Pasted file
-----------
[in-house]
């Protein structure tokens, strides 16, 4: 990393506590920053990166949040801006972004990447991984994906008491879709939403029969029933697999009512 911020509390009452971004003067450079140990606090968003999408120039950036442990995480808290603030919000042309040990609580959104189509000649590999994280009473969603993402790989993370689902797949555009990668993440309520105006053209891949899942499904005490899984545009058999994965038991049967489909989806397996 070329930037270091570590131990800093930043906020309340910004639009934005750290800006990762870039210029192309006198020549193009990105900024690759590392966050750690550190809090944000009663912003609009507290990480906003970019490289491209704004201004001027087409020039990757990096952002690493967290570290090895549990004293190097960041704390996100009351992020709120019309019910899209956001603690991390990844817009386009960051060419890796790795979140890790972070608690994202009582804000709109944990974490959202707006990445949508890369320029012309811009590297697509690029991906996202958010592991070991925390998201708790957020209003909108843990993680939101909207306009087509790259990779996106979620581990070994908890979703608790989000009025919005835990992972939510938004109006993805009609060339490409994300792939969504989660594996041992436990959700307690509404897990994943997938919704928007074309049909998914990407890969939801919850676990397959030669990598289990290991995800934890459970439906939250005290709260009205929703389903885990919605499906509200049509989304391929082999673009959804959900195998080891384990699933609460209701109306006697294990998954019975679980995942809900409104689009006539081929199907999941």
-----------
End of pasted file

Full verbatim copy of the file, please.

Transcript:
[in-house]
């Protein structure tokens, strides 16, 4: 990393506590920053990166949040801006972004990447991984994906008491879709939403029969029933697999009512 911020509390009452971004003067450079140990606090968003999408120039950036442990995480808290603030919000042309040990609580959104189509000649590999994280009473969603993402790989993370689902797949555009990668993440309520105006053209891949899942499904005490899984545009058999994965038991049967489909989806397996 070329930037270091570590131990800093930043906020309340910004639009934005750290800006990762870039210029192309006198020549193009990105900024690759590392966050750690550190809090944000009663912003609009507290990480906003970019490289491209704004201004001027087409020039990757990096952002690493967290570290090895549990004293190097960041704390996100009351992020709120019309019910899209956001603690991390990844817009386009960051060419890796790795979140890790972070608690994202009582804000709109944990974490959202707006990445949508890369320029012309811009590297697509690029991906996202958010592991070991925390998201708790957020209003909108843990993680939101909207306009087509790259990779996106979620581990070994908890979703608790989000009025919005835990992972939510938004109006993805009609060339490409994300792939969504989660594996041992436990959700307690509404897990994943997938919704928007074309049909998914990407890969939801919850676990397959030669990598289990290991995800934890459970439906939250005290709260009205929703389903885990919605499906509200049509989304391929082999673009959804959900195998080891384990699933609460209701109306006697294990998954019975679980995942809900409104689009006539081929199907999941």